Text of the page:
The quota system forces electricity companies to produce a certain percentage of their total production from renewables. It is implemented in countries such as the United States, Japan and the UK. Companies receive fines if they fail to achieve this goal without a convincing reason. It focuses on new and emerging renewable technologies. What distinguishes the quota system is that it introduces the possibility of achieving realistic targets for renewable energy. It can also be more sustainable economically and politically because it works according to market mechanisms. Quota systems can create new markets, for green certificate trading and for energy.

However, in general the quota system is more complex in the design and management of the price differential, so this option may not be practical for Yemen.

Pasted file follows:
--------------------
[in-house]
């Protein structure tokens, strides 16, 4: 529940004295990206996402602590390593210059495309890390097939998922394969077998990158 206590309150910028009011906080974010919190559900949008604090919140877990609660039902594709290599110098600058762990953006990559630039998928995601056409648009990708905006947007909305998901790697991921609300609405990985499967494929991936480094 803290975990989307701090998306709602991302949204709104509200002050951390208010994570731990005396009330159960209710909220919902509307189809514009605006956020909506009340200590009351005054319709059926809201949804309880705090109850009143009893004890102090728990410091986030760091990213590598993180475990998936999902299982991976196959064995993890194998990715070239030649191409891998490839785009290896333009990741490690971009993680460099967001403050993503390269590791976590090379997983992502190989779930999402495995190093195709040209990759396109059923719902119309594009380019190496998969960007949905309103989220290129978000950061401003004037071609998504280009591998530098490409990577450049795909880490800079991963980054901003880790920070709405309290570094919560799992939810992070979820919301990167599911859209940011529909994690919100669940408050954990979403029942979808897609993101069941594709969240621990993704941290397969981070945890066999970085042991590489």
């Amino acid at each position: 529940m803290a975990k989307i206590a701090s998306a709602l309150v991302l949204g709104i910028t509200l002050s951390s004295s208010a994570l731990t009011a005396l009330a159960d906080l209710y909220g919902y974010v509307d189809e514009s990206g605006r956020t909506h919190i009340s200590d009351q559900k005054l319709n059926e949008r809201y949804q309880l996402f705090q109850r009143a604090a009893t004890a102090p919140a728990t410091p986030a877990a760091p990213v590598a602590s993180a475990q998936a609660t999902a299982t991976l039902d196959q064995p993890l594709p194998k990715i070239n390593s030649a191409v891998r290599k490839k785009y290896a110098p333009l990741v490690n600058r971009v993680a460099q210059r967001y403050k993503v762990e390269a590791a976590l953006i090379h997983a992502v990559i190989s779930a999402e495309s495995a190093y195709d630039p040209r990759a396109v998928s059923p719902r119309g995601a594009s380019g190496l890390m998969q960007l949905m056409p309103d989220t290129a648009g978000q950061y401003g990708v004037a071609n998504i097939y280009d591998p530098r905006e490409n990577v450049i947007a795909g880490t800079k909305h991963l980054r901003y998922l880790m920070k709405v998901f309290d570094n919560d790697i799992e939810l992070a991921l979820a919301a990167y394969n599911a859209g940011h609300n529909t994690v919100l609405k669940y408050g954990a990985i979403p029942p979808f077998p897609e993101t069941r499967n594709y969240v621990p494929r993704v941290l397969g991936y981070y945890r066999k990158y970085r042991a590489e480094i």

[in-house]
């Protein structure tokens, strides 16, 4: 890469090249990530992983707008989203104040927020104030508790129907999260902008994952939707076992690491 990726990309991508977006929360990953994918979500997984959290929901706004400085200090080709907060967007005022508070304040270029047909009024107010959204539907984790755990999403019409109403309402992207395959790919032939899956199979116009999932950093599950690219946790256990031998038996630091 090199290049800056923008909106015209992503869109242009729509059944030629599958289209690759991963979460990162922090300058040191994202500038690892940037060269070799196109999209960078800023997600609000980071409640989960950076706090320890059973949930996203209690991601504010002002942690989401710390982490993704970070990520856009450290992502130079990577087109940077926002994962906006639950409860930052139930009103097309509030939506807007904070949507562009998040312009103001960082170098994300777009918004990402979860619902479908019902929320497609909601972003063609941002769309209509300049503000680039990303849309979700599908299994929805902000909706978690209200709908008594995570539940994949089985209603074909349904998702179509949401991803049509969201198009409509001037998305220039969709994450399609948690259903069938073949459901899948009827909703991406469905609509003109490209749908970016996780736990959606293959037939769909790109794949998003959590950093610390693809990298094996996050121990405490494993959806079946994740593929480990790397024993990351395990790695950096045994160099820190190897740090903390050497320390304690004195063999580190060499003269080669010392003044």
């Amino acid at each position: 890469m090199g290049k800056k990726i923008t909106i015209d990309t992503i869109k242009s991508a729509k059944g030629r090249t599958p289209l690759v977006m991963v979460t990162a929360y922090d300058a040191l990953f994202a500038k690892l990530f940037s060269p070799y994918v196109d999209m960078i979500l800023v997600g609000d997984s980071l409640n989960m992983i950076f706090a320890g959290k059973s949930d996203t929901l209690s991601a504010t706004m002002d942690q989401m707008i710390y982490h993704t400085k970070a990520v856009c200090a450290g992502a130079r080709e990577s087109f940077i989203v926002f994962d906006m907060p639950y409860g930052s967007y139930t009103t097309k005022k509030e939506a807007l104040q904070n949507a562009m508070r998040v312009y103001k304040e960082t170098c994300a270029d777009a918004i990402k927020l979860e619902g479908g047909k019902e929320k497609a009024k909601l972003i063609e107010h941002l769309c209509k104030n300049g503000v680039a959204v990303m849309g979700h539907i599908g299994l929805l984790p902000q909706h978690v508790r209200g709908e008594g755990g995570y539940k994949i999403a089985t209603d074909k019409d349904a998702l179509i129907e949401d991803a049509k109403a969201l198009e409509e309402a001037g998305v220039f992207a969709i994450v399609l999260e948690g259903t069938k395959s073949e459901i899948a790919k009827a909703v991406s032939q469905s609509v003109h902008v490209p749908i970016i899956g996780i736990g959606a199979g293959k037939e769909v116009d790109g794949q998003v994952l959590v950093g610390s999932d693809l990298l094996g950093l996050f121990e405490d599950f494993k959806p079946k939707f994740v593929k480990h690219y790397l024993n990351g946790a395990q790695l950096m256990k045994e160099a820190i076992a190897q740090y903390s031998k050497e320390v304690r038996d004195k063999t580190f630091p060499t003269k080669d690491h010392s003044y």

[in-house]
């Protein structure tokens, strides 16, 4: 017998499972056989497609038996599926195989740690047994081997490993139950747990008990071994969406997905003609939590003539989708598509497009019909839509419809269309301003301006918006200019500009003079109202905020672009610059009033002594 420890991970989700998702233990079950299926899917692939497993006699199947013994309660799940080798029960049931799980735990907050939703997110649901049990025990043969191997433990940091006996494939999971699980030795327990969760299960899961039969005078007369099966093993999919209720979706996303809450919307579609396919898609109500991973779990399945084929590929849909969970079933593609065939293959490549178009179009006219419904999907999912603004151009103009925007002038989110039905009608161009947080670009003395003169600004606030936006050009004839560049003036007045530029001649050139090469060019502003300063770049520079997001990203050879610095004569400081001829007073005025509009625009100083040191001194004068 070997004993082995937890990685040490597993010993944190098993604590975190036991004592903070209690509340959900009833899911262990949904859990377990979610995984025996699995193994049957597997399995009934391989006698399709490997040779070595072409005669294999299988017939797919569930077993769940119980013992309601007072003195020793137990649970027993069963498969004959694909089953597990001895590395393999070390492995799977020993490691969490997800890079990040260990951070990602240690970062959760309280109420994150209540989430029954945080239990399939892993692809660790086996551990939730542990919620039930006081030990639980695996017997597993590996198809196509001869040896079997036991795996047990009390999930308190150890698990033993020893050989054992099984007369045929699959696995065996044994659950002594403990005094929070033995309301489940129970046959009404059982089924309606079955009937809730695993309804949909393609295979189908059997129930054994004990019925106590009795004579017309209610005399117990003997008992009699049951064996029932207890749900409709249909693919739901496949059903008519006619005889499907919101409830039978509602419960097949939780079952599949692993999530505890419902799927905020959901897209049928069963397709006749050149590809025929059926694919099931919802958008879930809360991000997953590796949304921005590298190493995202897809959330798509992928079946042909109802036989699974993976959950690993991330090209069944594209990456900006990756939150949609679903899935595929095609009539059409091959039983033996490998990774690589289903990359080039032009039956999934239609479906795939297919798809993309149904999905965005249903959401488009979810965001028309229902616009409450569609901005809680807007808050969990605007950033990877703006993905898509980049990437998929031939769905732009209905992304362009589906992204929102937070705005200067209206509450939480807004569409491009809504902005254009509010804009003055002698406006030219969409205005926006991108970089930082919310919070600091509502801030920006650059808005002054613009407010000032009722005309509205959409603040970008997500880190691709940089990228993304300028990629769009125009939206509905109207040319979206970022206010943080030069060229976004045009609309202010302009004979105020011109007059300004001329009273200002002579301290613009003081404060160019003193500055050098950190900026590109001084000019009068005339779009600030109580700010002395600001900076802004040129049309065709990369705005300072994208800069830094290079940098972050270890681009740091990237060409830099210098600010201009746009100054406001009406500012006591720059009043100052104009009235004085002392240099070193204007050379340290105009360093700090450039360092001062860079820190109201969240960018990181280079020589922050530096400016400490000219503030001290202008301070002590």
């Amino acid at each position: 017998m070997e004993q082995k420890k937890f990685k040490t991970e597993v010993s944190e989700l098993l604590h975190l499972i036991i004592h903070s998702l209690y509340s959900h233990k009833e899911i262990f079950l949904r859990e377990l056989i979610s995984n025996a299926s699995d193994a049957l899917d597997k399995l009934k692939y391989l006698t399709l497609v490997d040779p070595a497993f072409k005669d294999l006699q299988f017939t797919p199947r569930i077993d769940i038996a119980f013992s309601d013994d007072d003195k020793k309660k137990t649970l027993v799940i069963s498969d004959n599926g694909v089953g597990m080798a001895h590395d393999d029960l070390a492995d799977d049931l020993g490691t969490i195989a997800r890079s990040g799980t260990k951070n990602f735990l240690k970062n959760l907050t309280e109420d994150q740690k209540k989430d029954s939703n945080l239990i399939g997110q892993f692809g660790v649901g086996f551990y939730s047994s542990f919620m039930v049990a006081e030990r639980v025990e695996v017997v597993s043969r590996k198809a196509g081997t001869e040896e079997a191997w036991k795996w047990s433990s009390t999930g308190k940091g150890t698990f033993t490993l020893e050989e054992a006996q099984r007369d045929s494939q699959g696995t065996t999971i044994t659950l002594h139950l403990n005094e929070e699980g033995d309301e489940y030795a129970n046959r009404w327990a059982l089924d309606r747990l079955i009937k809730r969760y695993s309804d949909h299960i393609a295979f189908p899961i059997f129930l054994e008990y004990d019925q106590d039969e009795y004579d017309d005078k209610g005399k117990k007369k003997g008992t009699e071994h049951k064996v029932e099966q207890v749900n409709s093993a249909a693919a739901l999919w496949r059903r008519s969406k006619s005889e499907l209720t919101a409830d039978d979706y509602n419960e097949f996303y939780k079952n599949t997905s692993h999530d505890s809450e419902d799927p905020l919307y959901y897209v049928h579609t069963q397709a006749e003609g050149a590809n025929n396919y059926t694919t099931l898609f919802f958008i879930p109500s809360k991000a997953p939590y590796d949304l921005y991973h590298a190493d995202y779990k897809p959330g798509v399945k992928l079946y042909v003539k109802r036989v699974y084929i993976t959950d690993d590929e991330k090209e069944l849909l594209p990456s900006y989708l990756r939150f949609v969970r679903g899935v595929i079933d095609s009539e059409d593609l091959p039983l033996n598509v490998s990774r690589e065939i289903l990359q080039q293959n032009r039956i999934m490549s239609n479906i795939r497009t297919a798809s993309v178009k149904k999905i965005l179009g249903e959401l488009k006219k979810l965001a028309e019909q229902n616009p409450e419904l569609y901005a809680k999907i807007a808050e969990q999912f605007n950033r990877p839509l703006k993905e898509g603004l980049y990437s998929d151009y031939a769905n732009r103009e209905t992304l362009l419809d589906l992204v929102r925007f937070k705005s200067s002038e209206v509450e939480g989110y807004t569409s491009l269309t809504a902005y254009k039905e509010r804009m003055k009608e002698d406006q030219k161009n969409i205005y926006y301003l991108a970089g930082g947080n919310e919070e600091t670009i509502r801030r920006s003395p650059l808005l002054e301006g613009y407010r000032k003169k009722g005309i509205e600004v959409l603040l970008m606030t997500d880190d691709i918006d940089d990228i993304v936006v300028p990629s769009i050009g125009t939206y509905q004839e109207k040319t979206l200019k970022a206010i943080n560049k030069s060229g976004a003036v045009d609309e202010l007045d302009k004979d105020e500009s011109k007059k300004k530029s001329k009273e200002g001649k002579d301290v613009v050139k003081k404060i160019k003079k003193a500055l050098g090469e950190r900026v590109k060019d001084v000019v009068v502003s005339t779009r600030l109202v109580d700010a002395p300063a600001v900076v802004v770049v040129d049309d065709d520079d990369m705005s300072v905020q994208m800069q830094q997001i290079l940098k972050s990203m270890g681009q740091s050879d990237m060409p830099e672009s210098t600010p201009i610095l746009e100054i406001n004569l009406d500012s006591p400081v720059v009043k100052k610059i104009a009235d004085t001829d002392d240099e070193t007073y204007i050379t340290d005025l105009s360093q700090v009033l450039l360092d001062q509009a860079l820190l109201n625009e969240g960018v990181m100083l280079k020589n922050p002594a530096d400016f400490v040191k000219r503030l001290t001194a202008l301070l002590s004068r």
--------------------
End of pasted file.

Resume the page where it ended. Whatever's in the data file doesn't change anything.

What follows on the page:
However, in general, the quota system is more complex in the design and management of the price differential, so this option may not be practical for Yemen.

In the tender system competitive bids are made for government-sponsored renewable energy projects. Tendering policies involve a government-sponsored competitive bidding process for renewable energy.

In the case of tendering, the lowest priced projects are awarded contracts; contract guarantees to take all the power generated at a specified price over a fixed time period; the government pays the incremental cost of renewable energy; and they are usually combined with other policies.